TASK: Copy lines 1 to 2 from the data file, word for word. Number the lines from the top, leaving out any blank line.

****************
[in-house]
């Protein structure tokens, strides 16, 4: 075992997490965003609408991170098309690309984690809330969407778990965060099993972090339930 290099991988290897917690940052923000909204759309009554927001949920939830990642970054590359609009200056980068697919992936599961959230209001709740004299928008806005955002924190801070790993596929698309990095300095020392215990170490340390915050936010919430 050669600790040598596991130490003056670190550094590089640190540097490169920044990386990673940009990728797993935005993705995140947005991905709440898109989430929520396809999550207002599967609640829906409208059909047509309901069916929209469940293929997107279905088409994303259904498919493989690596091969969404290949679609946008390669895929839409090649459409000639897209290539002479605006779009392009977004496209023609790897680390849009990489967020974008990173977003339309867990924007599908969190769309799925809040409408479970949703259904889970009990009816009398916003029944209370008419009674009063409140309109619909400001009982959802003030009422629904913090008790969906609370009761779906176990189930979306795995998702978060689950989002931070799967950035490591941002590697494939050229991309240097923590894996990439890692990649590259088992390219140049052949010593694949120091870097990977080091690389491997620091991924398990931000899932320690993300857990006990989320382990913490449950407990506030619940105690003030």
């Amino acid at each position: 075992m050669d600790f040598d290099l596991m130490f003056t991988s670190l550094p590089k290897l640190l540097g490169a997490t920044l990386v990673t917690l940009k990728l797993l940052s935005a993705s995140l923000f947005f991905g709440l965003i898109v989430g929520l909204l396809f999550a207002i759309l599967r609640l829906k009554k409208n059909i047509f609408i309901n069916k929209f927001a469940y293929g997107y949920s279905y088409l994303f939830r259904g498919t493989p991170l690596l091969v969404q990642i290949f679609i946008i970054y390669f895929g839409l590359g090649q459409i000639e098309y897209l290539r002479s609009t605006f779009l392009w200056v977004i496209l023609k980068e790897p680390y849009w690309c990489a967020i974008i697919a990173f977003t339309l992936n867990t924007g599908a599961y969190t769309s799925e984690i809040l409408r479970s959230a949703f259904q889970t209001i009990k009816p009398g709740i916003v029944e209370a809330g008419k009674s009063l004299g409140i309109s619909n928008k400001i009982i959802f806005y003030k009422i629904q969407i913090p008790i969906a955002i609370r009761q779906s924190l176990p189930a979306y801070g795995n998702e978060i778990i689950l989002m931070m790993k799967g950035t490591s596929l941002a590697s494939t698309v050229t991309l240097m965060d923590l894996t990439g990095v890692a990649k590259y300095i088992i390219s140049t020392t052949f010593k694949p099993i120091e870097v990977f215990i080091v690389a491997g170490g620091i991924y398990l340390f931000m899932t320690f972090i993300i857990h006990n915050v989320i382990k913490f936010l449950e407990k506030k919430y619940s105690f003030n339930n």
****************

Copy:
[in-house]
């Protein structure tokens, strides 16, 4: 075992997490965003609408991170098309690309984690809330969407778990965060099993972090339930 290099991988290897917690940052923000909204759309009554927001949920939830990642970054590359609009200056980068697919992936599961959230209001709740004299928008806005955002924190801070790993596929698309990095300095020392215990170490340390915050936010919430 050669600790040598596991130490003056670190550094590089640190540097490169920044990386990673940009990728797993935005993705995140947005991905709440898109989430929520396809999550207002599967609640829906409208059909047509309901069916929209469940293929997107279905088409994303259904498919493989690596091969969404290949679609946008390669895929839409090649459409000639897209290539002479605006779009392009977004496209023609790897680390849009990489967020974008990173977003339309867990924007599908969190769309799925809040409408479970949703259904889970009990009816009398916003029944209370008419009674009063409140309109619909400001009982959802003030009422629904913090008790969906609370009761779906176990189930979306795995998702978060689950989002931070799967950035490591941002590697494939050229991309240097923590894996990439890692990649590259088992390219140049052949010593694949120091870097990977080091690389491997620091991924398990931000899932320690993300857990006990989320382990913490449950407990506030619940105690003030």